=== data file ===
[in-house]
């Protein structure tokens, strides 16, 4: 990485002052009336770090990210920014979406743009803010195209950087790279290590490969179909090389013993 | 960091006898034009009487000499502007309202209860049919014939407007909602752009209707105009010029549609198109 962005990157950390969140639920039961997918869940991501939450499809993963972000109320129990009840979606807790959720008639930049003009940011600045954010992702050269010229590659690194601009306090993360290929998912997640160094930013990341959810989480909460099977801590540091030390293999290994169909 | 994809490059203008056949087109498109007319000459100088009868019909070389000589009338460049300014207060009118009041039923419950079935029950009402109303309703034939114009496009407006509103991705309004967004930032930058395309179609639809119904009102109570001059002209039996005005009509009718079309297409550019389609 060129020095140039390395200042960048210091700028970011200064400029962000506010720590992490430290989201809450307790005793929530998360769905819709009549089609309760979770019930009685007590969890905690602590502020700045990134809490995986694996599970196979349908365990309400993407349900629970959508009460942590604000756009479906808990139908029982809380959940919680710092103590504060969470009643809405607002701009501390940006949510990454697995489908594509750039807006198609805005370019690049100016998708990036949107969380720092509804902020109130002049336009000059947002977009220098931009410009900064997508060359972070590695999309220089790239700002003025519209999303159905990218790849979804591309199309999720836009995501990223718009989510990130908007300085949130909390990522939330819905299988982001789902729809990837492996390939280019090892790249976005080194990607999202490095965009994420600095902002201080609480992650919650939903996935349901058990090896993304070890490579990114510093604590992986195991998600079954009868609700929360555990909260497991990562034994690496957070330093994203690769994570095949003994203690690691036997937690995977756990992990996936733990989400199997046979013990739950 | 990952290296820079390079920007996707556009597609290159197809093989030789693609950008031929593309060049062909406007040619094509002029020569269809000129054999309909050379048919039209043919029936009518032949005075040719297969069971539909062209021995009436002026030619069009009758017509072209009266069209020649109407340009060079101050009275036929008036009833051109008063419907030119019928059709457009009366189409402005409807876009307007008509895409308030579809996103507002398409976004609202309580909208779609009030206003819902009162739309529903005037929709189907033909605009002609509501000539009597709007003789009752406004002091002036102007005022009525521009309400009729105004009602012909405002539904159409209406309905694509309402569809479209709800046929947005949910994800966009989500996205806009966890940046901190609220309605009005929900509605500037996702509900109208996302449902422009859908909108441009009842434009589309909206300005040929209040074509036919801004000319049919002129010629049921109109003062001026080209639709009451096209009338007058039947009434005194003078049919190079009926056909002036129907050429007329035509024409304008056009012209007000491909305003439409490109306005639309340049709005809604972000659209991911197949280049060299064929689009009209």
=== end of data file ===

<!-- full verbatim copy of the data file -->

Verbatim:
[in-house]
């Protein structure tokens, strides 16, 4: 990485002052009336770090990210920014979406743009803010195209950087790279290590490969179909090389013993 | 960091006898034009009487000499502007309202209860049919014939407007909602752009209707105009010029549609198109 962005990157950390969140639920039961997918869940991501939450499809993963972000109320129990009840979606807790959720008639930049003009940011600045954010992702050269010229590659690194601009306090993360290929998912997640160094930013990341959810989480909460099977801590540091030390293999290994169909 | 994809490059203008056949087109498109007319000459100088009868019909070389000589009338460049300014207060009118009041039923419950079935029950009402109303309703034939114009496009407006509103991705309004967004930032930058395309179609639809119904009102109570001059002209039996005005009509009718079309297409550019389609 060129020095140039390395200042960048210091700028970011200064400029962000506010720590992490430290989201809450307790005793929530998360769905819709009549089609309760979770019930009685007590969890905690602590502020700045990134809490995986694996599970196979349908365990309400993407349900629970959508009460942590604000756009479906808990139908029982809380959940919680710092103590504060969470009643809405607002701009501390940006949510990454697995489908594509750039807006198609805005370019690049100016998708990036949107969380720092509804902020109130002049336009000059947002977009220098931009410009900064997508060359972070590695999309220089790239700002003025519209999303159905990218790849979804591309199309999720836009995501990223718009989510990130908007300085949130909390990522939330819905299988982001789902729809990837492996390939280019090892790249976005080194990607999202490095965009994420600095902002201080609480992650919650939903996935349901058990090896993304070890490579990114510093604590992986195991998600079954009868609700929360555990909260497991990562034994690496957070330093994203690769994570095949003994203690690691036997937690995977756990992990996936733990989400199997046979013990739950 | 990952290296820079390079920007996707556009597609290159197809093989030789693609950008031929593309060049062909406007040619094509002029020569269809000129054999309909050379048919039209043919029936009518032949005075040719297969069971539909062209021995009436002026030619069009009758017509072209009266069209020649109407340009060079101050009275036929008036009833051109008063419907030119019928059709457009009366189409402005409807876009307007008509895409308030579809996103507002398409976004609202309580909208779609009030206003819902009162739309529903005037929709189907033909605009002609509501000539009597709007003789009752406004002091002036102007005022009525521009309400009729105004009602012909405002539904159409209406309905694509309402569809479209709800046929947005949910994800966009989500996205806009966890940046901190609220309605009005929900509605500037996702509900109208996302449902422009859908909108441009009842434009589309909206300005040929209040074509036919801004000319049919002129010629049921109109003062001026080209639709009451096209009338007058039947009434005194003078049919190079009926056909002036129907050429007329035509024409304008056009012209007000491909305003439409490109306005639309340049709005809604972000659209991911197949280049060299064929689009009209």